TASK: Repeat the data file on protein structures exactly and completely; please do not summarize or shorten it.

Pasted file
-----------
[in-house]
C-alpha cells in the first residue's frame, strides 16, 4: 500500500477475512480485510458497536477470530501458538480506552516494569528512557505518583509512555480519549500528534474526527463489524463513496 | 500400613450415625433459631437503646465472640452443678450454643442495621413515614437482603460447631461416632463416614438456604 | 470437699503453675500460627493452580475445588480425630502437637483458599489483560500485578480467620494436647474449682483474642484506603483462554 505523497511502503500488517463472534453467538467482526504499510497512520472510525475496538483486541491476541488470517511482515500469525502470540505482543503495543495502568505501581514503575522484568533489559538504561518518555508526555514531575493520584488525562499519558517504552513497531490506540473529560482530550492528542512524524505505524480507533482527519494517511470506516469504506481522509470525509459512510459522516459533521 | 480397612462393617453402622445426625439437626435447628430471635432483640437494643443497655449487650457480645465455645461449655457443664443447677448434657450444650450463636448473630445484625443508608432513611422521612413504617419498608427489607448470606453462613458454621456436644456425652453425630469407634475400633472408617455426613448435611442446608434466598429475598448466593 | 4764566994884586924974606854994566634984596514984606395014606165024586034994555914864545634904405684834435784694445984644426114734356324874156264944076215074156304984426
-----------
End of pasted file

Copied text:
[in-house]
C-alpha cells in the first residue's frame, strides 16, 4: 500500500477475512480485510458497536477470530501458538480506552516494569528512557505518583509512555480519549500528534474526527463489524463513496 | 500400613450415625433459631437503646465472640452443678450454643442495621413515614437482603460447631461416632463416614438456604 | 470437699503453675500460627493452580475445588480425630502437637483458599489483560500485578480467620494436647474449682483474642484506603483462554 505523497511502503500488517463472534453467538467482526504499510497512520472510525475496538483486541491476541488470517511482515500469525502470540505482543503495543495502568505501581514503575522484568533489559538504561518518555508526555514531575493520584488525562499519558517504552513497531490506540473529560482530550492528542512524524505505524480507533482527519494517511470506516469504506481522509470525509459512510459522516459533521 | 480397612462393617453402622445426625439437626435447628430471635432483640437494643443497655449487650457480645465455645461449655457443664443447677448434657450444650450463636448473630445484625443508608432513611422521612413504617419498608427489607448470606453462613458454621456436644456425652453425630469407634475400633472408617455426613448435611442446608434466598429475598448466593 | 4764566994884586924974606854994566634984596514984606395014606165024586034994555914864545634904405684834435784694445984644426114734356324874156264944076215074156304984426